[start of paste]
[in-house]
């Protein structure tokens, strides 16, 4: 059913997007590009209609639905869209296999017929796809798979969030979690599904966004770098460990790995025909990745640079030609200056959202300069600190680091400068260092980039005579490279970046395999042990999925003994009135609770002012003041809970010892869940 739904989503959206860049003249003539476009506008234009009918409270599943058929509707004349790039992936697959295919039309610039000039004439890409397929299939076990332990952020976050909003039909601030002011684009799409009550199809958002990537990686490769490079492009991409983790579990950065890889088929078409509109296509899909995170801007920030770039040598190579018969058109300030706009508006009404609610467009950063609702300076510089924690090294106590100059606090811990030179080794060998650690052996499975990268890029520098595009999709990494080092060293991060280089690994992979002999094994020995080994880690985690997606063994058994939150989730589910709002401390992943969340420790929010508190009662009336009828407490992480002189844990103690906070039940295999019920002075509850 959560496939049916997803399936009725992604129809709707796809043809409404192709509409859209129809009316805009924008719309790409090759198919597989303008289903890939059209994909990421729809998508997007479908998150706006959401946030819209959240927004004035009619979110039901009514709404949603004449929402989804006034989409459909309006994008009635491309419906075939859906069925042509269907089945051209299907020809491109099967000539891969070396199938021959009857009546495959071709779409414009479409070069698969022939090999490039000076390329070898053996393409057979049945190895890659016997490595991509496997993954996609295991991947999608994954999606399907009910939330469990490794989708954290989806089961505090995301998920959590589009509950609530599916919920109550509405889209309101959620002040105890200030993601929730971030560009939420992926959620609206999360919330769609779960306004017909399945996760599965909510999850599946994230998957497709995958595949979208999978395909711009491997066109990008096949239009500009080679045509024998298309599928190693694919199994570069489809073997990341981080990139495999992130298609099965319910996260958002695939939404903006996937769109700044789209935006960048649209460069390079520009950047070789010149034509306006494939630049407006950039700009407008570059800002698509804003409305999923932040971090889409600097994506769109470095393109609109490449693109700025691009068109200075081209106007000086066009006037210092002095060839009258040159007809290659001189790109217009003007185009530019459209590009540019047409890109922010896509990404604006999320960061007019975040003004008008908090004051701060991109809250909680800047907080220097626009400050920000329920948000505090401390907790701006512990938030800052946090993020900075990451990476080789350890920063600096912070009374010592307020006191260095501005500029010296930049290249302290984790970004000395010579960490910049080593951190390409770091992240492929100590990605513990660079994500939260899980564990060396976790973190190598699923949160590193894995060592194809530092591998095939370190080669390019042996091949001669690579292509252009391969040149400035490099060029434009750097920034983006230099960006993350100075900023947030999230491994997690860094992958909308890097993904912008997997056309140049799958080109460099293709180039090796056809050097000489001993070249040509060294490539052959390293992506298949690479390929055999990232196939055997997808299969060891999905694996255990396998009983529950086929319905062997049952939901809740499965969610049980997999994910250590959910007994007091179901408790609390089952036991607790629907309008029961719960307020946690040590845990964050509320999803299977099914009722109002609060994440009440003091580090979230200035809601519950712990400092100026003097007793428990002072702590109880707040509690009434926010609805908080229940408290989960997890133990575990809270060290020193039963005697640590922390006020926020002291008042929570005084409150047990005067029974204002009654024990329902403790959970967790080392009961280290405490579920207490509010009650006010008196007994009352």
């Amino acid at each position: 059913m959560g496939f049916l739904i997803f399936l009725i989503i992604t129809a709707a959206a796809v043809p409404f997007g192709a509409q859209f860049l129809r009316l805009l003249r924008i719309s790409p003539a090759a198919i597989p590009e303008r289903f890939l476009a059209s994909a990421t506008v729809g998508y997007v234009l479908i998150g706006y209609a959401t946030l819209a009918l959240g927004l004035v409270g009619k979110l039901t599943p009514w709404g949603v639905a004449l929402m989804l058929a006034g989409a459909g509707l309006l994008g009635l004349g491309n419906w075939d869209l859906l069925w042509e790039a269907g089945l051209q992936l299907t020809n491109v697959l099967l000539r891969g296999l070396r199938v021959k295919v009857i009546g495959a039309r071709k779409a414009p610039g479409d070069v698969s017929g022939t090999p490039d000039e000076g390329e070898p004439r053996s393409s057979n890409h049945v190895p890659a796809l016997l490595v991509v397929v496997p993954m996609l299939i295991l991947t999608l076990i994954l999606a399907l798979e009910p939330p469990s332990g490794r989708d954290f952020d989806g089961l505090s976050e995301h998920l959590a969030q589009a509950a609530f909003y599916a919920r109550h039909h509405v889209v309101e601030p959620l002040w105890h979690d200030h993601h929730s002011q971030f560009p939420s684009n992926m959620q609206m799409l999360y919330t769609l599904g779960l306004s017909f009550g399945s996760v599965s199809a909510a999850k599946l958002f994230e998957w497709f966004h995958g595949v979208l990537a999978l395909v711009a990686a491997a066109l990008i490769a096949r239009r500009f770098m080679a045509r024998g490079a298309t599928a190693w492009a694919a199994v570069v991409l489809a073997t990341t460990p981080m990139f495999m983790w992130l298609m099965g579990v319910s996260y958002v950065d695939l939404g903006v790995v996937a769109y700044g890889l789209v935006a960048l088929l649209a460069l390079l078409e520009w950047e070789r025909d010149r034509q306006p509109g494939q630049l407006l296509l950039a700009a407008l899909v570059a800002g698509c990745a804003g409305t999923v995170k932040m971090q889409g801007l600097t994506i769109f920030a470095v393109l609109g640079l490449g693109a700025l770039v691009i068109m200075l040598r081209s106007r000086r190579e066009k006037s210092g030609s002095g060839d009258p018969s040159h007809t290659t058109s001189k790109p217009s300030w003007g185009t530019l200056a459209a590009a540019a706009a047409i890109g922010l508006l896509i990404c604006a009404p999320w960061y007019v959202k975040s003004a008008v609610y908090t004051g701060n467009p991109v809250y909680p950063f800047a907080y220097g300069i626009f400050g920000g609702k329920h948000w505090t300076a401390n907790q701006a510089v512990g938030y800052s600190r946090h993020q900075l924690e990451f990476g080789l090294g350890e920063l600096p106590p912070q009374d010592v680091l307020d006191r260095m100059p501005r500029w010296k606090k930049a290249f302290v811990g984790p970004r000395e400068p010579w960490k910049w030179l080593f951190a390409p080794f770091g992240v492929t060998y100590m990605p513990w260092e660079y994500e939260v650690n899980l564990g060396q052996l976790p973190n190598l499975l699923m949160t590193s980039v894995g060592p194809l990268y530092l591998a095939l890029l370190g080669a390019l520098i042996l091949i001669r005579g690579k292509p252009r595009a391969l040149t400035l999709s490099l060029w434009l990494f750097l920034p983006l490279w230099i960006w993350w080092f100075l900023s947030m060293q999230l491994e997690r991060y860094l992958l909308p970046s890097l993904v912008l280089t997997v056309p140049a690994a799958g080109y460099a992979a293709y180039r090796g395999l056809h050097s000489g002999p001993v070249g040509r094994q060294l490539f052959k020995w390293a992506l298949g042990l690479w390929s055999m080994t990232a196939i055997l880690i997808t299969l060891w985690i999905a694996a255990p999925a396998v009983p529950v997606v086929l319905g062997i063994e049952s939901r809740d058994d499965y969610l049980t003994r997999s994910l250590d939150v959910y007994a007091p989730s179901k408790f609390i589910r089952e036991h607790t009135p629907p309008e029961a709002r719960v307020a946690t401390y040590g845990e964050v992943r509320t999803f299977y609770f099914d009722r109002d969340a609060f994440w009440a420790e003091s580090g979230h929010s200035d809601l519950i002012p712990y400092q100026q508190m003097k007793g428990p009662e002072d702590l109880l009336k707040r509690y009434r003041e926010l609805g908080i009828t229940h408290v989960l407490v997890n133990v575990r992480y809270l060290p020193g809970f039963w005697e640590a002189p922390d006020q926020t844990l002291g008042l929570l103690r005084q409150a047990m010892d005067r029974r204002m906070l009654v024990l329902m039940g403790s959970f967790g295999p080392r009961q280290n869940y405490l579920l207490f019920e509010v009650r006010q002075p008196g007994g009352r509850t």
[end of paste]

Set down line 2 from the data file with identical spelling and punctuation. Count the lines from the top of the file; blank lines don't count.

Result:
């Protein structure tokens, strides 16, 4: 059913997007590009209609639905869209296999017929796809798979969030979690599904966004770098460990790995025909990745640079030609200056959202300069600190680091400068260092980039005579490279970046395999042990999925003994009135609770002012003041809970010892869940 739904989503959206860049003249003539476009506008234009009918409270599943058929509707004349790039992936697959295919039309610039000039004439890409397929299939076990332990952020976050909003039909601030002011684009799409009550199809958002990537990686490769490079492009991409983790579990950065890889088929078409509109296509899909995170801007920030770039040598190579018969058109300030706009508006009404609610467009950063609702300076510089924690090294106590100059606090811990030179080794060998650690052996499975990268890029520098595009999709990494080092060293991060280089690994992979002999094994020995080994880690985690997606063994058994939150989730589910709002401390992943969340420790929010508190009662009336009828407490992480002189844990103690906070039940295999019920002075509850 959560496939049916997803399936009725992604129809709707796809043809409404192709509409859209129809009316805009924008719309790409090759198919597989303008289903890939059209994909990421729809998508997007479908998150706006959401946030819209959240927004004035009619979110039901009514709404949603004449929402989804006034989409459909309006994008009635491309419906075939859906069925042509269907089945051209299907020809491109099967000539891969070396199938021959009857009546495959071709779409414009479409070069698969022939090999490039000076390329070898053996393409057979049945190895890659016997490595991509496997993954996609295991991947999608994954999606399907009910939330469990490794989708954290989806089961505090995301998920959590589009509950609530599916919920109550509405889209309101959620002040105890200030993601929730971030560009939420992926959620609206999360919330769609779960306004017909399945996760599965909510999850599946994230998957497709995958595949979208999978395909711009491997066109990008096949239009500009080679045509024998298309599928190693694919199994570069489809073997990341981080990139495999992130298609099965319910996260958002695939939404903006996937769109700044789209935006960048649209460069390079520009950047070789010149034509306006494939630049407006950039700009407008570059800002698509804003409305999923932040971090889409600097994506769109470095393109609109490449693109700025691009068109200075081209106007000086066009006037210092002095060839009258040159007809290659001189790109217009003007185009530019459209590009540019047409890109922010896509990404604006999320960061007019975040003004008008908090004051701060991109809250909680800047907080220097626009400050920000329920948000505090401390907790701006512990938030800052946090993020900075990451990476080789350890920063600096912070009374010592307020006191260095501005500029010296930049290249302290984790970004000395010579960490910049080593951190390409770091992240492929100590990605513990660079994500939260899980564990060396976790973190190598699923949160590193894995060592194809530092591998095939370190080669390019042996091949001669690579292509252009391969040149400035490099060029434009750097920034983006230099960006993350100075900023947030999230491994997690860094992958909308890097993904912008997997056309140049799958080109460099293709180039090796056809050097000489001993070249040509060294490539052959390293992506298949690479390929055999990232196939055997997808299969060891999905694996255990396998009983529950086929319905062997049952939901809740499965969610049980997999994910250590959910007994007091179901408790609390089952036991607790629907309008029961719960307020946690040590845990964050509320999803299977099914009722109002609060994440009440003091580090979230200035809601519950712990400092100026003097007793428990002072702590109880707040509690009434926010609805908080229940408290989960997890133990575990809270060290020193039963005697640590922390006020926020002291008042929570005084409150047990005067029974204002009654024990329902403790959970967790080392009961280290405490579920207490509010009650006010008196007994009352």